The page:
Rainfall totals have anglers scrambling

The weather on the coast has been spectacular this fall, but the lack of rain has many salmon and winter steelhead anglers strolling the beaches with an eye to the west, hoping for a major change. We need rain! FRANK ARMENDARIZ Photo/Frank Armendariz

I spoke with John Spangler and Jeff Ziller a couple of weeks back – district biologists for the Oregon Department of Fish and Wildlife. Jeff manages the Southern Willamette district (I shared that conversation in my last report) and John is responsible for managing the fisheries of all the central coast’s rivers, streams, bays and lakes from southern Lane County to northern Lincoln County (I’ll share some of that conversation later in this report).
This week, the weather is at the top of the report again as it continues to drive angler expectations, success and opportunity across the county. In summary, after an unusually wet late summer and early fall – particularly in the western parts of Lane County – we may actually reach the end of November setting records for the lack of rainfall across our region.
It works to a few anglers’ advantage, but the weather pattern over the past several weeks has been a disappointment to many others – particularly those hoping to catch one of our state’s premier species, a fall salmon or a winter steelhead.
So it was timely that I spoke to Spangler – who saw these conditions coming several weeks ago. Spangler explained that ”the late summer and early fall rains encouraged fall salmon in the Siuslaw and most other rivers” in his central coast district to migrate upstream. It ended a pretty good season of bay salmon fishing a few weeks earlier than in most years.
The rain did give river anglers a couple of weeks of good conditions above tidewater and a few fish were caught. When the rain stopped, river levels and conditions quickly declined and there is little relief in the near future.
Winter steelhead are often in many coast rivers by Thanksgiving each year, too. But Spangler noted that the steelhead run would surely be delayed on the Siuslaw, Alsea and Siletz – all popular streams for local anglers, ”until we see some significant rainfall.” Likely five or six inches of rain across the region would be needed to turn this pattern and conditions around.
Spangler, in spite of the depressed current conditions and opportunities, was optimistic. Although the weather shortened the salmon season it was better than expected and he expects a ”decent” steelhead season, too. He noted that once the rains return we will see the last of the fall salmon push upriver and then the winter steelhead run for the season. For a short time both fish will be in the river, giving way to only steelhead as winter progresses.
With its longstanding ”broodstock program,” the Siletz River is Spangler’s top producer, followed by the Alsea, which also has broodstock steelhead. Last but not least, the Siuslaw River, which only has hatchery fish released for anglers. Broodstock fish have a parent captured in the wild and hatchery raised. They tend to be much more resilient and a better-biting fish than steelhead propagated entirely from hatchery stocks. I’ll have more on steelhead in an upcoming article.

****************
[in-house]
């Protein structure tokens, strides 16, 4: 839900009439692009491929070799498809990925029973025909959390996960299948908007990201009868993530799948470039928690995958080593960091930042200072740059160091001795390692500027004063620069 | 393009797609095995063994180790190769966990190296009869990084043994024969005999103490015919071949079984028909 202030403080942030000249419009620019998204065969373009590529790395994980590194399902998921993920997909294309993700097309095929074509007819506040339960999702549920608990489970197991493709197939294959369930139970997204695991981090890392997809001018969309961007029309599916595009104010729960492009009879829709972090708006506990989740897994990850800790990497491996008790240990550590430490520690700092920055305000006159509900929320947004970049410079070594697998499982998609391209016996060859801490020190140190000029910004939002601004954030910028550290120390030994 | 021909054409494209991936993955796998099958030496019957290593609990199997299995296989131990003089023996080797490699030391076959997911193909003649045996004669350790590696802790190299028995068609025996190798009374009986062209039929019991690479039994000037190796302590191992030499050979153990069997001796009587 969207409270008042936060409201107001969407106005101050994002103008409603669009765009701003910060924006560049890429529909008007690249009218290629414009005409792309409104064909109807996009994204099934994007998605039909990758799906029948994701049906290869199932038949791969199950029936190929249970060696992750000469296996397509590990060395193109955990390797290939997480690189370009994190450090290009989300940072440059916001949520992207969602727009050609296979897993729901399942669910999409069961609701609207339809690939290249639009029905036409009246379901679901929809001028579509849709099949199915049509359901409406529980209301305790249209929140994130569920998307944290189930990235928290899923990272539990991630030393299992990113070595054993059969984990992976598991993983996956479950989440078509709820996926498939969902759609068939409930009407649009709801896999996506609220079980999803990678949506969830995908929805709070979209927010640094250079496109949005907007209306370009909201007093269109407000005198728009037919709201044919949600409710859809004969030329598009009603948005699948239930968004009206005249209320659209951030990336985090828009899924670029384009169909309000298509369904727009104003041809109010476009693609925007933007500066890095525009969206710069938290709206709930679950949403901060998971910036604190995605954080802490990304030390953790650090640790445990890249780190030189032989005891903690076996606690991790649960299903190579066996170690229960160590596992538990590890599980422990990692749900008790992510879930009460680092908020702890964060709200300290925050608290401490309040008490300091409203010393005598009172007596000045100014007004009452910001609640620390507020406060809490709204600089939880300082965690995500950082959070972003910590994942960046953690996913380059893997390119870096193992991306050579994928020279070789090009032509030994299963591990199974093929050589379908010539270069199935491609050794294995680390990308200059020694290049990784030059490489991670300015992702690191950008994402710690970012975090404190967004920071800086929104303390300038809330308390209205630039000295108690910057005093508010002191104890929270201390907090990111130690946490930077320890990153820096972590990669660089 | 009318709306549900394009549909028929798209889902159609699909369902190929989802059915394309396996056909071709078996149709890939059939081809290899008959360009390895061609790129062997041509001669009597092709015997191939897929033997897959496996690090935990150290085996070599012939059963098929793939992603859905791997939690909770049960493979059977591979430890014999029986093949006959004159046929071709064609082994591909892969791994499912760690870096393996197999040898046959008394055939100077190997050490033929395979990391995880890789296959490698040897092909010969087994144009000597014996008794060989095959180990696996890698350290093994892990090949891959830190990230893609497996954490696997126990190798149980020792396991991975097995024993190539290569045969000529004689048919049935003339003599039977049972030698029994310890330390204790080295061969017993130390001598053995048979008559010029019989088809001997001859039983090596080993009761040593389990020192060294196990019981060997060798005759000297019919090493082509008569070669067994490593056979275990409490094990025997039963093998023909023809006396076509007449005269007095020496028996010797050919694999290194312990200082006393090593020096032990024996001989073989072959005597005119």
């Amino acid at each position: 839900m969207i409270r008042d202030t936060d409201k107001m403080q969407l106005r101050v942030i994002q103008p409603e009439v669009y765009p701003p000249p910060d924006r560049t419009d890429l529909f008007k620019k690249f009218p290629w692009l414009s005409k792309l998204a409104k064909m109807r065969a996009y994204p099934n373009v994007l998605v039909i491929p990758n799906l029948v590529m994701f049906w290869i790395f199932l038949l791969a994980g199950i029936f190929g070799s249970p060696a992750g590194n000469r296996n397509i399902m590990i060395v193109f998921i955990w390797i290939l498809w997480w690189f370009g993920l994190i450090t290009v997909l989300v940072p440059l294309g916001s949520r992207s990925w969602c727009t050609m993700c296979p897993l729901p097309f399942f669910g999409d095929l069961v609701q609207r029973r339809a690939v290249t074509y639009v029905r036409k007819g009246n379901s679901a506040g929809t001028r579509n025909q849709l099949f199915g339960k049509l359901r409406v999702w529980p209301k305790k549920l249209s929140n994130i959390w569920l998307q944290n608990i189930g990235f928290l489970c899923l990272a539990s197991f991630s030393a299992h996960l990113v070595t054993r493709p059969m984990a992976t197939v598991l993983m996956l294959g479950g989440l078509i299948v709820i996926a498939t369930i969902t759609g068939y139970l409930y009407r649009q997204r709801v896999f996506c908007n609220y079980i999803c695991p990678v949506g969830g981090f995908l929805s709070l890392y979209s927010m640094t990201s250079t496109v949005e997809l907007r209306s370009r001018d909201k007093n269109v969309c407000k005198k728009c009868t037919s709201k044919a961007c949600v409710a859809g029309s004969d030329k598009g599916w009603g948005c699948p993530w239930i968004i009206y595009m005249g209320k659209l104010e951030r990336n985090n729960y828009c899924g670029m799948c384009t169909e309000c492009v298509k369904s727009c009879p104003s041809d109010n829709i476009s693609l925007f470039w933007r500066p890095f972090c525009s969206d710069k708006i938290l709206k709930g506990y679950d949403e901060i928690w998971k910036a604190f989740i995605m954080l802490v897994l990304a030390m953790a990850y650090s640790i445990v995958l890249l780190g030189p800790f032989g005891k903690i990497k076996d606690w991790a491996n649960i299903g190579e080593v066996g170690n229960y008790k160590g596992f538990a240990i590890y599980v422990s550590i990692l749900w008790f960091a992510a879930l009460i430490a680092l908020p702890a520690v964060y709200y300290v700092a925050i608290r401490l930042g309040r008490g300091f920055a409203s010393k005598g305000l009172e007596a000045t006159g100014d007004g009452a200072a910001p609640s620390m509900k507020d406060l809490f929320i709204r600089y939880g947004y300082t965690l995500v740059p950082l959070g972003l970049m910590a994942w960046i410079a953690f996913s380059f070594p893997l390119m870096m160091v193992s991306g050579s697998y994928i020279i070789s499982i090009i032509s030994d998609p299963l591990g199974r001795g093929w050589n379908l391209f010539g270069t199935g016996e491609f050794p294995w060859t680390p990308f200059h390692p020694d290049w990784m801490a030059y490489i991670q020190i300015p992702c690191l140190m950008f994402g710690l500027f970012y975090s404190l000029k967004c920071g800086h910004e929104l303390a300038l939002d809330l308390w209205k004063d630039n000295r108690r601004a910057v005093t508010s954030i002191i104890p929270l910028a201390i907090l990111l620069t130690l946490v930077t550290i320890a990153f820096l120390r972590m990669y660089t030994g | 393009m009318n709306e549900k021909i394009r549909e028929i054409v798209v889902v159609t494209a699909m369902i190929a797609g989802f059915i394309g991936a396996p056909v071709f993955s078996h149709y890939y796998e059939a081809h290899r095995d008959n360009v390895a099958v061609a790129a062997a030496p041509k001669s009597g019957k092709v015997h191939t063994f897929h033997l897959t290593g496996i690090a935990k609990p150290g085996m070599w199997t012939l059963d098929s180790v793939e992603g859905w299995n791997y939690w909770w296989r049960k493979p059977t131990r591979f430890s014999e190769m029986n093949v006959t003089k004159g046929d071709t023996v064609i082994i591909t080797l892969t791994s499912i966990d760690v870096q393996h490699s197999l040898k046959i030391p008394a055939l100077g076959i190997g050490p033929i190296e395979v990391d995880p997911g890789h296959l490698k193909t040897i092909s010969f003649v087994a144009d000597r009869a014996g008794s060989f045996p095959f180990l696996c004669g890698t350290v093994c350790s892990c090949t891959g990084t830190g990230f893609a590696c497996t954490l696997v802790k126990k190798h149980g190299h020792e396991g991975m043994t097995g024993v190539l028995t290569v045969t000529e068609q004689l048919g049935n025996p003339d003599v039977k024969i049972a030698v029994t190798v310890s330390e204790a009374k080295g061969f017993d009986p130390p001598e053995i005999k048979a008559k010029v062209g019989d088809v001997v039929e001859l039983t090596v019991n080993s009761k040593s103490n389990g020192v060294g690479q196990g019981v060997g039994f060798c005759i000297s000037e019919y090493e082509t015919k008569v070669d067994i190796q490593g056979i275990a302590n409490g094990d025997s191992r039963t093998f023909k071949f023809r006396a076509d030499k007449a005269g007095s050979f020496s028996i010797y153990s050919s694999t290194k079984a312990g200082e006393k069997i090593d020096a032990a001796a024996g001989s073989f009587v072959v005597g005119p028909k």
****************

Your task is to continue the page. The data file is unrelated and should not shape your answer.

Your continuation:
Unlike over in the valley there are no trout stocked in the fall or winter on the coast.
But Spangler reminded me that the jetties on the banks of the lower Siuslaw River and the beaches that extend to the north and south are open year-round for perch fishing. It’s all about how big the surf is in the winter, but perch feed in the surf zones and are present right off the beach and jetties year-round. The best surf fishing occurs when the waves are under three feet.
I use this website to help me plan my days on the beach:
http://www.oregonsurf.com/pages/forecast/forecast_landing.html. It is a site popular among Oregon surfers, but I find it to be an accurate report and forecast of surf-fishing conditions not only locally but from border to border.
The ocean crab season has ended for now but recreational crabbing is open in the bays up and down the coast. Crabbing is allowed 24/7, meaning you can set pots out overnight or crab with rings all night from any pier where recreational crabbers are allowed.
On the Siuslaw there is a very popular crabbing pier at the end of the south Siuslaw River jetty road. An Army Corps of Engineers facility has free parking. The parking area also allows access to the south jetty itself and beaches south of the jetty are popular for surf anglers. Please be careful on the jetty; do your homework, understand the conditions you might encounter and pass on the days with high surf.
Over in the valley, the persistent weather pattern, cold nights and cloudy mornings give way to sunny afternoons. It has encouraged folks, including this reporter, to take advantage of cool but dry weather to get in some later than usually expected trout fishing. The McKenzie and Willamette rivers are open for trout year-round and the midday bites have been pretty good. Bait fishing on both rivers is closed from Oct. 31 until April 30, 2020, but flies and lures are allowed year-round.
Don’t forget that the ODFW will be planting thousands of trophy-size rainbow trout several times this winter in the Alton Baker Park canal, Junction City Pond and the Row River Nature Park, where bait fishing is allowed.
Now go fishing. Take your kids or a friend. Those will become some of the best memories of your life.

Contact Frank at rivertrailoutfitters.com.



View this profile on Instagram


The Chronicle (@thechronicle1909) • Instagram photos and videos